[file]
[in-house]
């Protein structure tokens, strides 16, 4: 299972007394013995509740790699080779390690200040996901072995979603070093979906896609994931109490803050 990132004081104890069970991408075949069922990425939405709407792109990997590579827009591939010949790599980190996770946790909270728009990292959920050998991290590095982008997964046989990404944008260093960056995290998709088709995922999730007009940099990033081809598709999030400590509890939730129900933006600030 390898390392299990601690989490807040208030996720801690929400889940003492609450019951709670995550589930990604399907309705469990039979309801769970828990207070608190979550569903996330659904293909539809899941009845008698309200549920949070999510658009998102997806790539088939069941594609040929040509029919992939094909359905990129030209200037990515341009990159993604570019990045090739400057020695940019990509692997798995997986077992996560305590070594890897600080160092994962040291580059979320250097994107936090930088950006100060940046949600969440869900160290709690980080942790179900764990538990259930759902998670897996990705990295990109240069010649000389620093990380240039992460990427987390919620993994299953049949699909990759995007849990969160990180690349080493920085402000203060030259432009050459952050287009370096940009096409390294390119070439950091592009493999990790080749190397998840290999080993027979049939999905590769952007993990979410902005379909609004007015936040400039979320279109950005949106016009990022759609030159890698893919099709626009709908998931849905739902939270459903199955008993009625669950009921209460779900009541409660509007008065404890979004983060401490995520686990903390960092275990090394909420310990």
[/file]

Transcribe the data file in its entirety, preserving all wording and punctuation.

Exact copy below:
[in-house]
């Protein structure tokens, strides 16, 4: 299972007394013995509740790699080779390690200040996901072995979603070093979906896609994931109490803050 990132004081104890069970991408075949069922990425939405709407792109990997590579827009591939010949790599980190996770946790909270728009990292959920050998991290590095982008997964046989990404944008260093960056995290998709088709995922999730007009940099990033081809598709999030400590509890939730129900933006600030 390898390392299990601690989490807040208030996720801690929400889940003492609450019951709670995550589930990604399907309705469990039979309801769970828990207070608190979550569903996330659904293909539809899941009845008698309200549920949070999510658009998102997806790539088939069941594609040929040509029919992939094909359905990129030209200037990515341009990159993604570019990045090739400057020695940019990509692997798995997986077992996560305590070594890897600080160092994962040291580059979320250097994107936090930088950006100060940046949600969440869900160290709690980080942790179900764990538990259930759902998670897996990705990295990109240069010649000389620093990380240039992460990427987390919620993994299953049949699909990759995007849990969160990180690349080493920085402000203060030259432009050459952050287009370096940009096409390294390119070439950091592009493999990790080749190397998840290999080993027979049939999905590769952007993990979410902005379909609004007015936040400039979320279109950005949106016009990022759609030159890698893919099709626009709908998931849905739902939270459903199955008993009625669950009921209460779900009541409660509007008065404890979004983060401490995520686990903390960092275990090394909420310990």